Blogpost: Developments in the D: Great things are happening in Detroit

By Lara Kovacheff Badke, PhD

What’s your image of Detroit?  Is it of the city’s revitalization?  Does the word ‘Detroit’ conjure up impressions of urban energy, young creative talent, a vibrant riverfront, and trendy neighborhoods?  If it doesn’t, your image of Detroit might be outdated.  Or it might be based on negative and inaccurate portrayals of blight, crime, and economic decline, fueled by media outlets that arguably cater their news to suit corporate, rather than social, interests.  Detroit has undeniably experienced social and economic shifts related to job displacements, suburban flight, and recession.  But at the same time, it has quietly—or not so quietly, if you’ve been involved in the Detroit community—been attracting young, socially aware artists and entrepreneurs migrating to the city for affordable studio space and a growing community of creative thinkers.  Recent census data reveals that Detroit’s population of college-educated residents under the age of 35 has increased by 59% in the past decade.  There is a movement to graduate more Detroit high school students, provide opportunities for greater numbers of Detroit students to pursue higher education, and establish the support necessary for them to succeed with their educational and career paths.  Renewal and regeneration in many forms—from urban gardens to public art, venture capitalism to nonprofit successes—has created a palpable buzz of opportunity throughout Detroit communities.

The National Forum on Higher Education for the Public Good at the University of Michigan has been a part of this buzz, committed to educational, social, and community transformation in Detroit for over a decade.  Undergraduate and graduate students at the National Forum have the opportunity to engage in community dialogues and partnerships in order to contribute their expertise and talents toward Detroit’s revitalization efforts.  In Detroit’s Brightmoor neighborhood, we work with area youth and a host of community partners to promote a strong college-going culture and improve educational attainment and success.  In the HOPE Village community, we engage with a network of community partners committed to creating a thriving educational energy across the community.  By strengthening community voice, fostering opportunities, and working on conditions that improve area schools, our students are directly involved in the neighborhoods’ educational and social transformation.  Providing consultation and research support to Detroit’s Marygrove College, students at the National Forum are addressing questions of organizational transformation, professional development, curricular design, learning outcomes, program assessment, sustainability, organizational culture, and community relations as Marygrove develops a curriculum-based urban leadership initiative.  Marygrove’s program is designed to enhance all (regardless of major) of its undergraduate students’ awareness and leadership skills in an effort to develop future urban leaders empowered to produce meaningful community change.  Our students are excited to be a part of the development of this unique national urban leadership model that advances the transformative power of educational opportunity.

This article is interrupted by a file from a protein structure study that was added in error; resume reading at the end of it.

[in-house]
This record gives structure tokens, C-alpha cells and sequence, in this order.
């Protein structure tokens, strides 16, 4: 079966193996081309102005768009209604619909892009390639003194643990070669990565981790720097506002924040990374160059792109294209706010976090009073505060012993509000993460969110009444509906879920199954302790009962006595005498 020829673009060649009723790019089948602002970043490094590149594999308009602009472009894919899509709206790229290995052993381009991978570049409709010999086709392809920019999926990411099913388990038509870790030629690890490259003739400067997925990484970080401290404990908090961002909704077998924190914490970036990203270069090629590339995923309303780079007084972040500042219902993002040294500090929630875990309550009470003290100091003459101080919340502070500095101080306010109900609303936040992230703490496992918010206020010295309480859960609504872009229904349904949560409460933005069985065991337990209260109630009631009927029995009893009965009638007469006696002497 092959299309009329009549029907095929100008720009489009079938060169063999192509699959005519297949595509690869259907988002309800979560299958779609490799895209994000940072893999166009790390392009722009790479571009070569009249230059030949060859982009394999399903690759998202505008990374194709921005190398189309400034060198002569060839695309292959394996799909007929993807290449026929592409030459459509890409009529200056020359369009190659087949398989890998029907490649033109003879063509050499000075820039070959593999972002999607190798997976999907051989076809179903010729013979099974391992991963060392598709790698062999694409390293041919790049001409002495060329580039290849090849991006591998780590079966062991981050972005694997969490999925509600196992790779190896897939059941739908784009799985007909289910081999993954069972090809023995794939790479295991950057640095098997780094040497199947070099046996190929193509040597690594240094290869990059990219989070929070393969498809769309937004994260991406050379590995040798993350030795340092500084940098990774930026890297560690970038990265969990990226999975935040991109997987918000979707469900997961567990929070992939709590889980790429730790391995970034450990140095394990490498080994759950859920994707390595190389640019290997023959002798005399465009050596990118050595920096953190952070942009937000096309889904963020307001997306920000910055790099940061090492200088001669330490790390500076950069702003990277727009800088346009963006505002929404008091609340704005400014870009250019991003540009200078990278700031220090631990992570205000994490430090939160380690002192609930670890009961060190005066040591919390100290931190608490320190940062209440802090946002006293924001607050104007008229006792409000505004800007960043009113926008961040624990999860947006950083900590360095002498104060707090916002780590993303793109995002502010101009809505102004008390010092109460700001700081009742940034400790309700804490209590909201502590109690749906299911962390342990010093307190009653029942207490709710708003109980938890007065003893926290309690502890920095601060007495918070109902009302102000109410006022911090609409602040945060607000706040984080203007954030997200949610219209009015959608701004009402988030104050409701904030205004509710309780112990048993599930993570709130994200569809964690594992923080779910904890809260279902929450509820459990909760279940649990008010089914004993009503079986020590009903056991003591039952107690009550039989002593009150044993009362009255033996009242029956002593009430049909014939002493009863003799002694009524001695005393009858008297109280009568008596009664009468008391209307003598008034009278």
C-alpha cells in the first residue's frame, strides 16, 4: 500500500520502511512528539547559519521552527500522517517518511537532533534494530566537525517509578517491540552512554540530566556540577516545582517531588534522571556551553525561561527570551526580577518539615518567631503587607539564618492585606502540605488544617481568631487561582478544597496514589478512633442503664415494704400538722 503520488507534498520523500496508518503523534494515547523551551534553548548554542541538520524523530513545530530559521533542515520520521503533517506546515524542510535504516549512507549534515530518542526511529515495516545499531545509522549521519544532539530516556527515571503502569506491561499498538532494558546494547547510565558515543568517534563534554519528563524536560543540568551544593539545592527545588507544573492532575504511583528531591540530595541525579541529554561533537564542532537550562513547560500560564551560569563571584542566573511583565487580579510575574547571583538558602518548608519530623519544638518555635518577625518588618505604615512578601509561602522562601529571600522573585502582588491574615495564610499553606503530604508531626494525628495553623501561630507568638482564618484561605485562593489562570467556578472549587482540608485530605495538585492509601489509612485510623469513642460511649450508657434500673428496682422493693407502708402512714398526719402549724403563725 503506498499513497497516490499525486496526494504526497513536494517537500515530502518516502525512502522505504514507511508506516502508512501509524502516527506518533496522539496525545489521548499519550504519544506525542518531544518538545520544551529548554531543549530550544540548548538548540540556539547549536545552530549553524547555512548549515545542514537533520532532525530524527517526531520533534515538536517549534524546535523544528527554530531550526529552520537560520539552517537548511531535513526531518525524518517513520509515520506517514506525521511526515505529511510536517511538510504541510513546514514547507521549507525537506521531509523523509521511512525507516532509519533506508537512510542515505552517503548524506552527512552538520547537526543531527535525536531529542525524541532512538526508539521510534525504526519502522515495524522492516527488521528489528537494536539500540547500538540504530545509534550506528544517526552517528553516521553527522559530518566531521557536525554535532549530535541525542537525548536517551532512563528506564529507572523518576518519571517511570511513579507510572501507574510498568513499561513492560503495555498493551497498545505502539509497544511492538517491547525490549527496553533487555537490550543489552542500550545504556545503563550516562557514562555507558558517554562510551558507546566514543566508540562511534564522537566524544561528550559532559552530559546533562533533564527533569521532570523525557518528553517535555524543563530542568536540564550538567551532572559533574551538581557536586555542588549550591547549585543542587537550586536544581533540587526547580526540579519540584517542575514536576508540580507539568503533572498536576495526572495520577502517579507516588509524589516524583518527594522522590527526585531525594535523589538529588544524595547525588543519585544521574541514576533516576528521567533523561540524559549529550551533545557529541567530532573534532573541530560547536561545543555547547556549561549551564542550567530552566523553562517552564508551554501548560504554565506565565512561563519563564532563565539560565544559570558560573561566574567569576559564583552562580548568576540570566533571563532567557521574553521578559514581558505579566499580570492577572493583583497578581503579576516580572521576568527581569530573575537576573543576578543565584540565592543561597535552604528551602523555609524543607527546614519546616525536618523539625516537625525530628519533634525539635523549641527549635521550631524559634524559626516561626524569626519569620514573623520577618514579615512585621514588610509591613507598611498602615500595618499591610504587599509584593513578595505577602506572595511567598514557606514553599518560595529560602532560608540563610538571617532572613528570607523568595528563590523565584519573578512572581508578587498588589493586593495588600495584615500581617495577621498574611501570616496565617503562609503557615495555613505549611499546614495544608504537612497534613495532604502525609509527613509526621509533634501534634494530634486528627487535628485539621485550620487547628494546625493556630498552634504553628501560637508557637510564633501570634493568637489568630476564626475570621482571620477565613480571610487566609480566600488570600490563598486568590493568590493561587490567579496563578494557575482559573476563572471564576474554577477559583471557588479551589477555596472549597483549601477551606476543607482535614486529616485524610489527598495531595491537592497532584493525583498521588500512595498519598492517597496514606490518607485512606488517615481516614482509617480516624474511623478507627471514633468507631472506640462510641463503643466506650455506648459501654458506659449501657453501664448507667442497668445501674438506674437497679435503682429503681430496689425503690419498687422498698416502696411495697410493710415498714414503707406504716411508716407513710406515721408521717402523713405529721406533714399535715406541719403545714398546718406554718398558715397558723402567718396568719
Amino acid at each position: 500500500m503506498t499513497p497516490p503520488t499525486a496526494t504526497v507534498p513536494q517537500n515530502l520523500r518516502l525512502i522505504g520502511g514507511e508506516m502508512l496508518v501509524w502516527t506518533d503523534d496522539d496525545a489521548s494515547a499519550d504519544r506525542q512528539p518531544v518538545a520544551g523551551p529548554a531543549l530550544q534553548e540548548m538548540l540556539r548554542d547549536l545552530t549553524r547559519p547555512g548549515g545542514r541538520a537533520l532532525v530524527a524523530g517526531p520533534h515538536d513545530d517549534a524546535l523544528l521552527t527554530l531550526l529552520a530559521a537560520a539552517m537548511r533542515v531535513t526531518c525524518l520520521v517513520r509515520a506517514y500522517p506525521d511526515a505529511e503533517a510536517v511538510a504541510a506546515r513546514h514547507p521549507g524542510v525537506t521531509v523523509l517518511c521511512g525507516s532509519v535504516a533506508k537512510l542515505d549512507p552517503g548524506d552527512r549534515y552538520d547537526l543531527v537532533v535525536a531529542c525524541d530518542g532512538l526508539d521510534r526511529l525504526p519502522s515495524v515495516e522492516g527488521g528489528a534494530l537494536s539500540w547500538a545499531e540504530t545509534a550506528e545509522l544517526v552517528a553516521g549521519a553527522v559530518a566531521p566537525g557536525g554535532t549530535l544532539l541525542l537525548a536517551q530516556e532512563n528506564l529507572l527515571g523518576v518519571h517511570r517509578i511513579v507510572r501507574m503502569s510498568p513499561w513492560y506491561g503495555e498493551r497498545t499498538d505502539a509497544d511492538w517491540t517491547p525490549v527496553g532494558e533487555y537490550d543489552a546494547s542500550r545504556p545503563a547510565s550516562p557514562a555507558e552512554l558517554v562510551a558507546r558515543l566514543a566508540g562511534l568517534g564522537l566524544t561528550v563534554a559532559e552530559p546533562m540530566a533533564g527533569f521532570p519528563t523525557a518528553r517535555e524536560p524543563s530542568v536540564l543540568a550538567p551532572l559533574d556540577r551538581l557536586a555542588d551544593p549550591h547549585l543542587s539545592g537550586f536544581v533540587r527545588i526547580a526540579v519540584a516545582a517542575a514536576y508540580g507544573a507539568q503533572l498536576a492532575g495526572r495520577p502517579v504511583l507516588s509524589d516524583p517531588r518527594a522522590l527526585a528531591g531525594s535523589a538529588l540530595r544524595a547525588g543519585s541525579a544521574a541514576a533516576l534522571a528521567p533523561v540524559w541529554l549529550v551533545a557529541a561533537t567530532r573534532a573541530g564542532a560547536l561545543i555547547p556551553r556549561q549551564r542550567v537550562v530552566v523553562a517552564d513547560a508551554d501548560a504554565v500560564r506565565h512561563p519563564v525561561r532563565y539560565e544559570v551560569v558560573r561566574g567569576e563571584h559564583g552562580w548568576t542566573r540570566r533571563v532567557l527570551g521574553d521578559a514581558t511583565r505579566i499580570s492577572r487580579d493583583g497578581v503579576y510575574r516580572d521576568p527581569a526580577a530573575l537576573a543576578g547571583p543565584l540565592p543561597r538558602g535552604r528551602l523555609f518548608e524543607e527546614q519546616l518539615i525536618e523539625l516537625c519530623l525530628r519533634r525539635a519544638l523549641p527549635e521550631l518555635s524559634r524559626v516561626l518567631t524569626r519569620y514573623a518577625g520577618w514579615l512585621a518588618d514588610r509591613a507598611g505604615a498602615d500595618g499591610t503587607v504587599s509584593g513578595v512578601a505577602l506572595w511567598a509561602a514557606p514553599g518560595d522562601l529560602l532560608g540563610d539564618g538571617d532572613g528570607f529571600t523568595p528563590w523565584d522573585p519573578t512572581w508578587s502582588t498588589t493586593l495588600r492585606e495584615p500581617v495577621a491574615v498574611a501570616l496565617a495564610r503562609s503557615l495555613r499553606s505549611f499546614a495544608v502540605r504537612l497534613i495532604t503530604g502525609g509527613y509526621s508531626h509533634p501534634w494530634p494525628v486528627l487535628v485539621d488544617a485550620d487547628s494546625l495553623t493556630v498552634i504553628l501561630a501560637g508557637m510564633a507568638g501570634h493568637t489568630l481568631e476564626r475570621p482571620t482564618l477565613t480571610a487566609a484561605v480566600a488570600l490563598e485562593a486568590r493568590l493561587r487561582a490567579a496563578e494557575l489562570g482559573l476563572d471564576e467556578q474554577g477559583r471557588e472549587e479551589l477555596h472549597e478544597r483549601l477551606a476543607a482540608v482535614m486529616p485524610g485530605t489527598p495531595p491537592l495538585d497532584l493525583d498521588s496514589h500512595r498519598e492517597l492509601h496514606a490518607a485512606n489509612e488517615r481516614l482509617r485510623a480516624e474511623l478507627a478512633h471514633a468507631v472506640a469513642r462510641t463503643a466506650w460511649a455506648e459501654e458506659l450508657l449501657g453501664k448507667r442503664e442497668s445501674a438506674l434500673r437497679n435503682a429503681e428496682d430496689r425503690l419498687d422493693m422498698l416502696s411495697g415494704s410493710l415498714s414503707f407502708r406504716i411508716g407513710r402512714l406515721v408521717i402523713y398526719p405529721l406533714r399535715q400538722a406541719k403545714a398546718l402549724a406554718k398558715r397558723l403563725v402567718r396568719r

Developing a leadership program, creating thriving educational cultures across Detroit communities, expanding pathways that lead to individual and community empowerment, integrating the needs and interests of community partners and enabling students to learn from and contribute to community engagement opportunities, is complex, cutting-edge work involving multi-faceted dimensions of higher education.  Students at the National Forum on Higher Education for the Public Good are directly involved in assisting in the development and execution of this work – work that impacts urban community change – work that is contributing to Detroit’s revitalization in important ways.

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